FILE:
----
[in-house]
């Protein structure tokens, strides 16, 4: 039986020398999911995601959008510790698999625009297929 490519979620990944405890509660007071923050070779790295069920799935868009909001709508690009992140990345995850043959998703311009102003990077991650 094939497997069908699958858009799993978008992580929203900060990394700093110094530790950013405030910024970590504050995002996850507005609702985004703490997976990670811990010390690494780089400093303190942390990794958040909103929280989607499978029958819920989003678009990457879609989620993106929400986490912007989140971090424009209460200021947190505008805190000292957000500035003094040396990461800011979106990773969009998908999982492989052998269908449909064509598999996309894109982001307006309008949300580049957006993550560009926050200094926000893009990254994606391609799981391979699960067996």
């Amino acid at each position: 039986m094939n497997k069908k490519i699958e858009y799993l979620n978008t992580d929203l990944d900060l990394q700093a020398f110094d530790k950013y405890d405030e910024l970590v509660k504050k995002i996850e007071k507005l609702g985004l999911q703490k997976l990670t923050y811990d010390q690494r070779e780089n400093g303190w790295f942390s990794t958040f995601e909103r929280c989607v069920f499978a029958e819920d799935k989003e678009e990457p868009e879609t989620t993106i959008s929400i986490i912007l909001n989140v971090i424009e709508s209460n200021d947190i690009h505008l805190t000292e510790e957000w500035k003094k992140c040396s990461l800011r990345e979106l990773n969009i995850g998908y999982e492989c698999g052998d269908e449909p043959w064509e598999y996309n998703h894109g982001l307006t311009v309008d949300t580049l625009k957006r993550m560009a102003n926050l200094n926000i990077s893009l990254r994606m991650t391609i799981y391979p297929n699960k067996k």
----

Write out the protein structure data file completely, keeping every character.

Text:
[in-house]
């Protein structure tokens, strides 16, 4: 039986020398999911995601959008510790698999625009297929 490519979620990944405890509660007071923050070779790295069920799935868009909001709508690009992140990345995850043959998703311009102003990077991650 094939497997069908699958858009799993978008992580929203900060990394700093110094530790950013405030910024970590504050995002996850507005609702985004703490997976990670811990010390690494780089400093303190942390990794958040909103929280989607499978029958819920989003678009990457879609989620993106929400986490912007989140971090424009209460200021947190505008805190000292957000500035003094040396990461800011979106990773969009998908999982492989052998269908449909064509598999996309894109982001307006309008949300580049957006993550560009926050200094926000893009990254994606391609799981391979699960067996």
């Amino acid at each position: 039986m094939n497997k069908k490519i699958e858009y799993l979620n978008t992580d929203l990944d900060l990394q700093a020398f110094d530790k950013y405890d405030e910024l970590v509660k504050k995002i996850e007071k507005l609702g985004l999911q703490k997976l990670t923050y811990d010390q690494r070779e780089n400093g303190w790295f942390s990794t958040f995601e909103r929280c989607v069920f499978a029958e819920d799935k989003e678009e990457p868009e879609t989620t993106i959008s929400i986490i912007l909001n989140v971090i424009e709508s209460n200021d947190i690009h505008l805190t000292e510790e957000w500035k003094k992140c040396s990461l800011r990345e979106l990773n969009i995850g998908y999982e492989c698999g052998d269908e449909p043959w064509e598999y996309n998703h894109g982001l307006t311009v309008d949300t580049l625009k957006r993550m560009a102003n926050l200094n926000i990077s893009l990254r994606m991650t391609i799981y391979p297929n699960k067996k």